If the fighting eases over the coming months, the country’s economy would still be shrinking by a sharp 6.5 percent this year, with meager growth on the horizon next year, according to the IMF. Analysts, however, say the damage to Ukraine’s gross domestic product is likely to be even more severe.

“There is no end in sight to the conflict, so it’s almost impossible to make growth forecasts,” said Timothy Ash, the head of emerging markets research at Standard Bank in London. “The recession this year will be deeper — maybe minus 8 percent — and there will be no recovery next year.”

Just as for the military stand-off in the east, Russia’s actions will be key to the country’s economic future, too.

“Risks loom large” because of the fighting and the unresolved dispute with Russia over prices on gas imports and arrears, the IMF acknowledged in its first in-depth assessment since granting the country a $17 billion bailout program in March.

Associated Press.

Scottish opinion poll knocks the British pound #ScottishIndependence #BritishPound


The British pound slipped sharply
LONDON (AP) — The British pound slipped sharply after an opinion poll showed that those advocating Scottish independence from the United Kingdom have gained ground, a little more than two weeks before the vote.

A YouGov poll released Tuesday showed support for Scottish independence running at 47 percent. As a result, the ‘no’ camp — those supporting the continuation of the 307-year union with England, Wales and Northern Ireland — only has a 6 percent lead in the poll.

That represents a significant narrowing in the ‘no’ lead. Less than a month ago, the equivalent poll lead was over 20 points.

The narrowing echoes other findings that the ‘yes’ campaign has gained ground over the past week or so after its leader, Scotland First Minister Alex Salmond was widely judged to have bested Alistair Darling, the head of the “Better Together” campaign, in a televised debate.

“A close finish looks likely, and a ‘yes’ victory is now a real possibility,” said Peter Kellner, YouGov’s president. “Even if ‘no’ finally wins the day, it now looks less likely that it will win by a big enough margin to deliver a knockout blow to supporters of independence.”

The poll, which was based on interviews with 1,063 people, spooked some traders, and the pound traded 0.6 percent lower at $1.6525. The Scottish independence vote takes place Sept. 18.

“With less than three weeks to go until polling day the tide is starting to shift,” said Kathleen Brooks, research director at Forex.com.

The economic impact of a vote in favor of independence remains difficult to quantify as many aspects remain unclear, such as whether a go-it-alone Scotland would be able to use the pound as its currency, as the “yes” campaign advocates. There are also questions as to how the U.K.’s debt mountain would be divvied up.

“We think that the prospect of independence could boost volatility in the pound in the coming weeks,” Brooks added.

Scotland already has a parliament responsible for a wide array of social matters as well as its own legal code. However, economic and defense matters remain the responsibility of Westminster in London, where Scottish lawmakers make up a minority. The main U.K. political parties have indicated that they are prepared to give the Scottish Parliament more powers after the vote.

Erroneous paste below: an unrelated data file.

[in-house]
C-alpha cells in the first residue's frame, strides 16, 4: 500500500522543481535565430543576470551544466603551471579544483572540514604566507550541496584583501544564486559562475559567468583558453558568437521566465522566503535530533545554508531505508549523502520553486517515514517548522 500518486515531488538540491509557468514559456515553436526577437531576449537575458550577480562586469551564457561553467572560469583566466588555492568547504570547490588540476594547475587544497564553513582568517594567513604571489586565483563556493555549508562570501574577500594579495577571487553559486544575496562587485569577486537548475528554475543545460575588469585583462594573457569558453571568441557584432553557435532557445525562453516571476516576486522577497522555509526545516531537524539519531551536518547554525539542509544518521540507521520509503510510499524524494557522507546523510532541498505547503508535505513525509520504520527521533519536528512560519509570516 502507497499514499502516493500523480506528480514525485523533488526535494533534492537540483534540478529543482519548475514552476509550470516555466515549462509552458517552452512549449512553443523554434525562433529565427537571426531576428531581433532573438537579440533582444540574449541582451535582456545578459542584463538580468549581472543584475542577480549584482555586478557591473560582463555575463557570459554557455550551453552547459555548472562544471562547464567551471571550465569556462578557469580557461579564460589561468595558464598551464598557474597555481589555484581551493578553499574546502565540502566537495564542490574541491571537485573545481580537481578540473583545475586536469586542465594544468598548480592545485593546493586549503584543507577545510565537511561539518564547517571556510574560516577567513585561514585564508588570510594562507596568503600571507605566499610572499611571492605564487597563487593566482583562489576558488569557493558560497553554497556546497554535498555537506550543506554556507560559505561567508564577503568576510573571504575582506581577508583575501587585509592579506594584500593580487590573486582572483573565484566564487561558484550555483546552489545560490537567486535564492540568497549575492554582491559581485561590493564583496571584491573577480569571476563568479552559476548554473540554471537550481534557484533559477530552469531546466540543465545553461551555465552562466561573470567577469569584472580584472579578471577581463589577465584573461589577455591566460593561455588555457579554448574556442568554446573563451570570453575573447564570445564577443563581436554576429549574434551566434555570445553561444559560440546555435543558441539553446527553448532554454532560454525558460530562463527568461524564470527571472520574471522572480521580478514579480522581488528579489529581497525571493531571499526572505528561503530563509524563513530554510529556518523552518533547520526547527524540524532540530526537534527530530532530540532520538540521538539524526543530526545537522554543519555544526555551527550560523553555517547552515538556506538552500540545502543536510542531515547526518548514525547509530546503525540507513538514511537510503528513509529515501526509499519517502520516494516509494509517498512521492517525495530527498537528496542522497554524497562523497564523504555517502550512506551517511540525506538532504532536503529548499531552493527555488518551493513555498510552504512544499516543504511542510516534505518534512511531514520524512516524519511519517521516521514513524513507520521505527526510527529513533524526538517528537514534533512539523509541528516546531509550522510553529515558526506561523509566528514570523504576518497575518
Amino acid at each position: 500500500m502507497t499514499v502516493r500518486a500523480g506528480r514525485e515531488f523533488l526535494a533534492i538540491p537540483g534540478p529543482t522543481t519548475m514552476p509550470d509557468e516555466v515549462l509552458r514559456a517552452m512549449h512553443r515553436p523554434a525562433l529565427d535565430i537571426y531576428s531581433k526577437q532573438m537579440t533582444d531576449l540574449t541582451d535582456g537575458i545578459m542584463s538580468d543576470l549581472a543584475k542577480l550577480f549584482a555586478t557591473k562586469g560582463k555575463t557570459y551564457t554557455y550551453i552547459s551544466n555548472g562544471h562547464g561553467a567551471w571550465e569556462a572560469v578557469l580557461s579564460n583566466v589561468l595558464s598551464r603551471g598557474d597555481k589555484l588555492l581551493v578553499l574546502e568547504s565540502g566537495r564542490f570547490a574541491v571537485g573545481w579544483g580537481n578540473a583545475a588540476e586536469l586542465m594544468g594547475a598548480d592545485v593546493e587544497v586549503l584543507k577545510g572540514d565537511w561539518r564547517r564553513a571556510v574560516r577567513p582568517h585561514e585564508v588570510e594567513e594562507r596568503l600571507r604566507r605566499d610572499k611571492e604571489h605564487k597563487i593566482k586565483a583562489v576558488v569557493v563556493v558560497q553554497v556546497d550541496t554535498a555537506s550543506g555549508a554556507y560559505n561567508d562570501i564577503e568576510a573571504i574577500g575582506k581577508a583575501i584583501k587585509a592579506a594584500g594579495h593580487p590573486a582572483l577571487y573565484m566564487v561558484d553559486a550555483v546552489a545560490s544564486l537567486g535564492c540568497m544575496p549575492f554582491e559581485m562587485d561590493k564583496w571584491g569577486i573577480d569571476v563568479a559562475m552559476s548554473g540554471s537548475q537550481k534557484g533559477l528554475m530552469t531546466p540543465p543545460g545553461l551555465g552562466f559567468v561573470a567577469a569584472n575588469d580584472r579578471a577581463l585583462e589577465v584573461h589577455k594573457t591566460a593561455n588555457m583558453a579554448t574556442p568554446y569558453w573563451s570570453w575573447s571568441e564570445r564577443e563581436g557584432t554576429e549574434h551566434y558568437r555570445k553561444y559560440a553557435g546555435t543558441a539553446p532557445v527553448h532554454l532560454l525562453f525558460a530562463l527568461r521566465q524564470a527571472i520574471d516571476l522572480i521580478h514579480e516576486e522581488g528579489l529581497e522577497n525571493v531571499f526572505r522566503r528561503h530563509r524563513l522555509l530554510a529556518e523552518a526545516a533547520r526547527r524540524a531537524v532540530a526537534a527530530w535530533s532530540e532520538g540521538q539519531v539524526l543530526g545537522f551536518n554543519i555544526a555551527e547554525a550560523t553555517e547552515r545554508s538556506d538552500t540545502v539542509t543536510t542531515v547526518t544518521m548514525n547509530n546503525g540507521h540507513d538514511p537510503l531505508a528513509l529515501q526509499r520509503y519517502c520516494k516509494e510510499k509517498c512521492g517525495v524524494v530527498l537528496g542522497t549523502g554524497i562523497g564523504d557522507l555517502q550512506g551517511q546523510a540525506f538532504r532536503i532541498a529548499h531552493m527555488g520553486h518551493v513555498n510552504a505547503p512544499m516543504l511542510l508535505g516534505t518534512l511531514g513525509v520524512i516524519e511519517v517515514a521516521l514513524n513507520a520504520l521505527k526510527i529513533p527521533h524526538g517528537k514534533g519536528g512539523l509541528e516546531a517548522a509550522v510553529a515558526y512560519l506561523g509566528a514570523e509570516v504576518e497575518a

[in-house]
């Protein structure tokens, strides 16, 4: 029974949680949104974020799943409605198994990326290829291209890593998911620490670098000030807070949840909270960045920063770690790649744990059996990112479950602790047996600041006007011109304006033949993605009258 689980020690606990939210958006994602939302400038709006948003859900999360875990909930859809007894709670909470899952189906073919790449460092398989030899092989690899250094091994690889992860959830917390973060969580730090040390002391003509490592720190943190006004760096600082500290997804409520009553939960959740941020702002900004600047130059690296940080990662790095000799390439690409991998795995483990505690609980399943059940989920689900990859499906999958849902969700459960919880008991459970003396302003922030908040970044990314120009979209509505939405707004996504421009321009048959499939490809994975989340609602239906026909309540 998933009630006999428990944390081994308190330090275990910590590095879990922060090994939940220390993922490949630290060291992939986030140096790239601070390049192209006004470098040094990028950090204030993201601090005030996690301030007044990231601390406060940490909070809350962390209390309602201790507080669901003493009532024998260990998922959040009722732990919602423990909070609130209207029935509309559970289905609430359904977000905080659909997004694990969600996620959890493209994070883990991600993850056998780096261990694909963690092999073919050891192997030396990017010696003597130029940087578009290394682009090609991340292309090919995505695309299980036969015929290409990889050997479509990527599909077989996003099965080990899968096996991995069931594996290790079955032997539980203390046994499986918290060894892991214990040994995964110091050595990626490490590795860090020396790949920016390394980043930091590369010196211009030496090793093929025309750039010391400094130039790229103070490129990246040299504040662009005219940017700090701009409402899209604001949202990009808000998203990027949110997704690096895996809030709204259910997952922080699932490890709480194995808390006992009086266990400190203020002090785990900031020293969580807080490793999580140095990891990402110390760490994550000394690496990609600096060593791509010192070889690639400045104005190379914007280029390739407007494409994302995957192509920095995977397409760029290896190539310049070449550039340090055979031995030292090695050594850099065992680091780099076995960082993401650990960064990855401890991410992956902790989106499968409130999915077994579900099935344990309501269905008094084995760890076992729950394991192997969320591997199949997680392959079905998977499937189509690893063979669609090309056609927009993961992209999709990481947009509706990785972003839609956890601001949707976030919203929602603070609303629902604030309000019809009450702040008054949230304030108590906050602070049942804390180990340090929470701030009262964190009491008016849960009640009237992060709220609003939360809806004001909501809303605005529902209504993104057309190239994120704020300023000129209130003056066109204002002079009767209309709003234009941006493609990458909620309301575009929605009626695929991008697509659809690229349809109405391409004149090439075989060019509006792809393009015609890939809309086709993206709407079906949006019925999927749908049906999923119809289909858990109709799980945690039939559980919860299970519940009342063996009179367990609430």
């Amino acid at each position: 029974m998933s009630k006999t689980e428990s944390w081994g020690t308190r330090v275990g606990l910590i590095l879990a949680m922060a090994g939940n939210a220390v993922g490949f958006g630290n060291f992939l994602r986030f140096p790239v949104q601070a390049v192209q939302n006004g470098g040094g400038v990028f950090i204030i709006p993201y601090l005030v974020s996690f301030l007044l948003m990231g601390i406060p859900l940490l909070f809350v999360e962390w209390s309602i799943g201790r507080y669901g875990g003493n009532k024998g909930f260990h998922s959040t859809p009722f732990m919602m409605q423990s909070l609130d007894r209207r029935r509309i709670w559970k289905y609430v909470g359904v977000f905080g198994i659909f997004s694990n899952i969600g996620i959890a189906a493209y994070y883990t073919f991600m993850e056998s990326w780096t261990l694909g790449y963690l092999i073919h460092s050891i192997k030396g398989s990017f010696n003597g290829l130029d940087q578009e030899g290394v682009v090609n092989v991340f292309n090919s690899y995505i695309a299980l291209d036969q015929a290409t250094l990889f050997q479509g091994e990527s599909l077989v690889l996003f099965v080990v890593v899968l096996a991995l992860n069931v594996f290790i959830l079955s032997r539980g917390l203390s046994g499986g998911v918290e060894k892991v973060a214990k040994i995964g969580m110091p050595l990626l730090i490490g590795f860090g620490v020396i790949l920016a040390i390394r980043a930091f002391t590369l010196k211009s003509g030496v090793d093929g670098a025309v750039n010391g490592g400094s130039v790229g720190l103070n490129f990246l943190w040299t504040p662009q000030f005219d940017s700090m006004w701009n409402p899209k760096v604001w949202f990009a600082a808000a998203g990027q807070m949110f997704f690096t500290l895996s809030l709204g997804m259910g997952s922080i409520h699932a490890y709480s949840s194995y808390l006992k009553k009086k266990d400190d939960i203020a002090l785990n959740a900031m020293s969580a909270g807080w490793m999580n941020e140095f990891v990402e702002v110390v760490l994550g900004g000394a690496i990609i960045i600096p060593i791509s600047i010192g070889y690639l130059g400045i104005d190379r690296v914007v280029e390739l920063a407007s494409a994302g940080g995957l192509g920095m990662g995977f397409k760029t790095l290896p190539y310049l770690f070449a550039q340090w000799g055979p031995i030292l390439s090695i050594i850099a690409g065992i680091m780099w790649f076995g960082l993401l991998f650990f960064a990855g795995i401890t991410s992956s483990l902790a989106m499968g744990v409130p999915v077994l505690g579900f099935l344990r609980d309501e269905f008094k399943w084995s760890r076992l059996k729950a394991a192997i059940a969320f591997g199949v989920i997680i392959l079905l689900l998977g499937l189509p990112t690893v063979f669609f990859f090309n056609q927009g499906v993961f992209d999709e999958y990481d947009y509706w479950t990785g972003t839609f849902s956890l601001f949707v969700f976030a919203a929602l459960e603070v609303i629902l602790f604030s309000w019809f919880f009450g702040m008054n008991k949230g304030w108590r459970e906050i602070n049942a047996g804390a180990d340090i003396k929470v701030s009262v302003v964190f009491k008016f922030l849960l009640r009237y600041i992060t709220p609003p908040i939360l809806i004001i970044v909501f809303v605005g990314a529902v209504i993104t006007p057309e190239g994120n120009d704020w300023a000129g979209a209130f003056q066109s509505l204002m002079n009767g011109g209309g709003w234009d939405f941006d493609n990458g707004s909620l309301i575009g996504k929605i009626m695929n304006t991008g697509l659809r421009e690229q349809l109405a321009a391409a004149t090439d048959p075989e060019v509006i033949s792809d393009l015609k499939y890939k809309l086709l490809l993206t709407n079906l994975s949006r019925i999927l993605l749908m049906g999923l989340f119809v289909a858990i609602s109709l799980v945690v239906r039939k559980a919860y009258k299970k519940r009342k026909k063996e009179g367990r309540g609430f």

Vote Yes for Scottish independence


 

Associated Press.

In Ukraine’s east, Soviet-style economy withers under onslaught


By Lina Kushch, Elizabeth Piper and Natalia Zinets.A man walks past a coal mine in the eastern Ukrainian city of Donetsk, July 8, 2014. CREDIT: REUTERS/MAXIM ZMEYEVA man walks past a coal mine in the eastern Ukrainian city of Donetsk, July 8, 2014. CREDIT: REUTERS/MAXIM ZMEYEV.

(Reuters) – After pro-Russian rebels took 720 kg of explosives, 360 detonators and almost 1 km of wiring, the Skochinskiy coal mine, an ageing stalwart of the economy in Ukraine’s Donbass region, was put out of action.

Fierce fighting and rebel requisitioning have stopped work at many of the coal mines in and around the strongholds of Donetsk and Luhansk. Without the fuel, nearby steel factories and electricity plants across Ukraine are struggling to work.

Many in Ukraine’s western and central regions see the industrial east as a burden, home to an outdated Soviet economy of monolithic factories that offer little to the rest of a country where other sectors and smaller firms are more common.

But officials say with a budget unable to finance the Ukrainian army after losing revenues from Crimea, annexed by Moscow in March, Kiev not only needs the contributions from its east but also its heavy industry, albeit in a modernised form.

“There’s a war in Donetsk and Luhansk and practically all revenue from these regions to the state budget has fallen. Plus they annexed Crimea,” said Mikhailo Noniak, deputy minister for revenue and duties at Ukraine’s tax agency.

“The reality of the financial situation is pretty bad at the moment because of Russia’s aggression. A lot of money goes to defence.”

Ukraine is virtually bankrupt, running wide external deficits and struggling to cover state wages, never mind feed and equip an army whose numbers have risen as fighting against rebels who want independence for the Donbass intensifies.

Western lender, the International Monetary Fund, has thrown a financial lifeline, stumping up $17.1 billion as part of a two-year bailout package. Kiev has received $3.2 billion so far and hopes to get an additional $1.4 billion in late August.